Vaccinations

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There are 5 bacterial and viral infections that horses can be vaccinated against: Influenza (Flu), Tetanus, Equine Herpes Virus 1 & 4, Rotavirus and Strangles.

We strongly advise that all horses and ponies are vaccinated for influenza and tetanus and it will often be a requirement for competing. Vaccination against the other diseases depends on individual situations.

Influenza: Influenza is a highly infectious respiratory virus affecting horses, donkeys, mules and zebras. Currently present in the UK, it is a common disease that spreads very rapidly especially if horses are not vaccinated. Signs of infection include a high fever, depression, a dry cough and nasal discharge which can last for several weeks and horses can require long periods of time to recover.

The influenza virus is an ever changing virus and there are several strains, not all of which can be vaccinated against. For this reason although vaccination can greatly reduce the severity of clinical signs, vaccinated horses cannot be fully protected against the symptoms of disease.

Horses can be vaccinated from 6months of age against influenza following the below protocol:

Primary vaccination course of 3 vaccinations

  • 1st Vaccination
  • 2nd influenza Vaccination after 21 - 92 days, though for tetanus it must be 4 weeks after the first
  • 3rd Vaccination after 150 - 215 days

Vaccination Checker

Use our handy vaccination date calculator below to work out the due date for your horse's next influenza & tetanus vaccination. Just type in the date of your horse's last vaccination (eg, 01/08/14) in the appropriate box and press enter.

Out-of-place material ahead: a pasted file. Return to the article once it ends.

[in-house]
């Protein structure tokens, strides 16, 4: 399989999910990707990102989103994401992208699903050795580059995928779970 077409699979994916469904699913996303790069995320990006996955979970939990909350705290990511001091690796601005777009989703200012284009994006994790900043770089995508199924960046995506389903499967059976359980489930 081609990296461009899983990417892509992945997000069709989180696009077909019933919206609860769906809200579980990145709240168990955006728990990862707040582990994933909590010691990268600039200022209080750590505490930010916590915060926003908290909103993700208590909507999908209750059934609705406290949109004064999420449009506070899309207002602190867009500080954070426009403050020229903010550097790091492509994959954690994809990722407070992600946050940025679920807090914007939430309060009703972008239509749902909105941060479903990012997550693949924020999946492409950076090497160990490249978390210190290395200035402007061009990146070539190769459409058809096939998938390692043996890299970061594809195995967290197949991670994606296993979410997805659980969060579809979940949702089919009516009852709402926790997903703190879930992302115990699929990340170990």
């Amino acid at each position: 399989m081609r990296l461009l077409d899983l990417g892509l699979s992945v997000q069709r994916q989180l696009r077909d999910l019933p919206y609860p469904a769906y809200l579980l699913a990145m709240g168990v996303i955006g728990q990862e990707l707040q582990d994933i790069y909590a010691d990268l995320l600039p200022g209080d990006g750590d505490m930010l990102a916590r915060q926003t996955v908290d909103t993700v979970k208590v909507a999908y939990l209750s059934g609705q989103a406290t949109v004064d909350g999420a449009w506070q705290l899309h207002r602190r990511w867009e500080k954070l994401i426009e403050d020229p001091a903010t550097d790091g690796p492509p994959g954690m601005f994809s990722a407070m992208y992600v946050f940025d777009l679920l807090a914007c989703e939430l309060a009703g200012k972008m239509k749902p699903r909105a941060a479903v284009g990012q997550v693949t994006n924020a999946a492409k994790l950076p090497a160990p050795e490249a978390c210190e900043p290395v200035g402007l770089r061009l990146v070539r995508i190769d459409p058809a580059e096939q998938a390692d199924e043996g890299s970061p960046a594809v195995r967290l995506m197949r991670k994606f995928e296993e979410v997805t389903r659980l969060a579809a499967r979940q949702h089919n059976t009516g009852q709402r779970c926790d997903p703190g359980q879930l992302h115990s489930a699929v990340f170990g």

Tetanus: Tetanus is a worldwide problem. The disease is caused by the bacterium clostridium tetani. This is an anaerobic organism (does not like oxygen) prevalent in soil that produces a toxin. Predisposing factors include wounds (especially puncture wounds, castration wounds, foot penetration wounds and dental wounds), birth (the mare and foal and foal are at risk) or any tissue where there is a decreased oxygen level. There is a delay of about 7-21 days between the time of infection and signs of the disease developing.

Signs of infections include erect ears, stiff tail head, muscular spasms, difficulty walking and eating, sweating, a fever, prolapse of the 3rd eyelid and a sawhorse stance. Horses with tetanus need intense treatment and have a very guarded prognosis with the disease often leading to death.

Tetanus vaccination is usually given in combination with the influenza vaccinations however horses can be vaccinated against tetanus alone from 5-6months of age following the below protocol:

  • 1st vaccination
  • 2nd vaccination 4 weeks later
  • Then annual or biannual boosters depending on the vaccination used.

As foals cannot be vaccinated against tetanus until they are 5-6 months of age, it is important that pregnant mares are up to date with their vaccinations and are given a booster 4 to 6 weeks before foaling so that they can provide the foal with some protection when it is born. As well as this foals should be given tetanus anti-toxin at birth.

Equine Herpes Virus: We recommend vaccination of pregnant mares in the 5th, 7th and 9th months of pregnancy. This is to protect foals as the disease can cause abortion, stillbirth and neonatal death. The virus can also cause poor performance in competition horses.

We offer free Zone visits for vaccinations - please call the office for more details (01507 606900).

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